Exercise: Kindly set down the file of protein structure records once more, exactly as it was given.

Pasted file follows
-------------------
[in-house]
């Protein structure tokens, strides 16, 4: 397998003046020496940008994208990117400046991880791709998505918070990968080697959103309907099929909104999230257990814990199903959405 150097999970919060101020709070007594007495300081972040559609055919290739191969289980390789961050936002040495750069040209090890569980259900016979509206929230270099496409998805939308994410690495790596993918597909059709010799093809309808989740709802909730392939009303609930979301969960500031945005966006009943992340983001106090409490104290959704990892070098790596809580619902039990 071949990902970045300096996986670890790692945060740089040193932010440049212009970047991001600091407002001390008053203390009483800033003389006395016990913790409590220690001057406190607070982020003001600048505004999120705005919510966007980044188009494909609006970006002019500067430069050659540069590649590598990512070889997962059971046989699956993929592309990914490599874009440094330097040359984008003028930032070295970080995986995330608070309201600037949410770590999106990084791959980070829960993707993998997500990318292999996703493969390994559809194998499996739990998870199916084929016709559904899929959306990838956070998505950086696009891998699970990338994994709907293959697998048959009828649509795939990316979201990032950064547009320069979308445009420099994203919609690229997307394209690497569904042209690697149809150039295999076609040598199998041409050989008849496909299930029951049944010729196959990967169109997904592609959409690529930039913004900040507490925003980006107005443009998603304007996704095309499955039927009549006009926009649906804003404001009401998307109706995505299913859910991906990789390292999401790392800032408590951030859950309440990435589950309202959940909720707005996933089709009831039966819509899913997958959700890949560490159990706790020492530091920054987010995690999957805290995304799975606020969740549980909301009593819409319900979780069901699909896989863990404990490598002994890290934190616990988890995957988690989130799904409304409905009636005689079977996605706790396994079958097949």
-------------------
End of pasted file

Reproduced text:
[in-house]
């Protein structure tokens, strides 16, 4: 397998003046020496940008994208990117400046991880791709998505918070990968080697959103309907099929909104999230257990814990199903959405 150097999970919060101020709070007594007495300081972040559609055919290739191969289980390789961050936002040495750069040209090890569980259900016979509206929230270099496409998805939308994410690495790596993918597909059709010799093809309808989740709802909730392939009303609930979301969960500031945005966006009943992340983001106090409490104290959704990892070098790596809580619902039990 071949990902970045300096996986670890790692945060740089040193932010440049212009970047991001600091407002001390008053203390009483800033003389006395016990913790409590220690001057406190607070982020003001600048505004999120705005919510966007980044188009494909609006970006002019500067430069050659540069590649590598990512070889997962059971046989699956993929592309990914490599874009440094330097040359984008003028930032070295970080995986995330608070309201600037949410770590999106990084791959980070829960993707993998997500990318292999996703493969390994559809194998499996739990998870199916084929016709559904899929959306990838956070998505950086696009891998699970990338994994709907293959697998048959009828649509795939990316979201990032950064547009320069979308445009420099994203919609690229997307394209690497569904042209690697149809150039295999076609040598199998041409050989008849496909299930029951049944010729196959990967169109997904592609959409690529930039913004900040507490925003980006107005443009998603304007996704095309499955039927009549006009926009649906804003404001009401998307109706995505299913859910991906990789390292999401790392800032408590951030859950309440990435589950309202959940909720707005996933089709009831039966819509899913997958959700890949560490159990706790020492530091920054987010995690999957805290995304799975606020969740549980909301009593819409319900979780069901699909896989863990404990490598002994890290934190616990988890995957988690989130799904409304409905009636005689079977996605706790396994079958097949």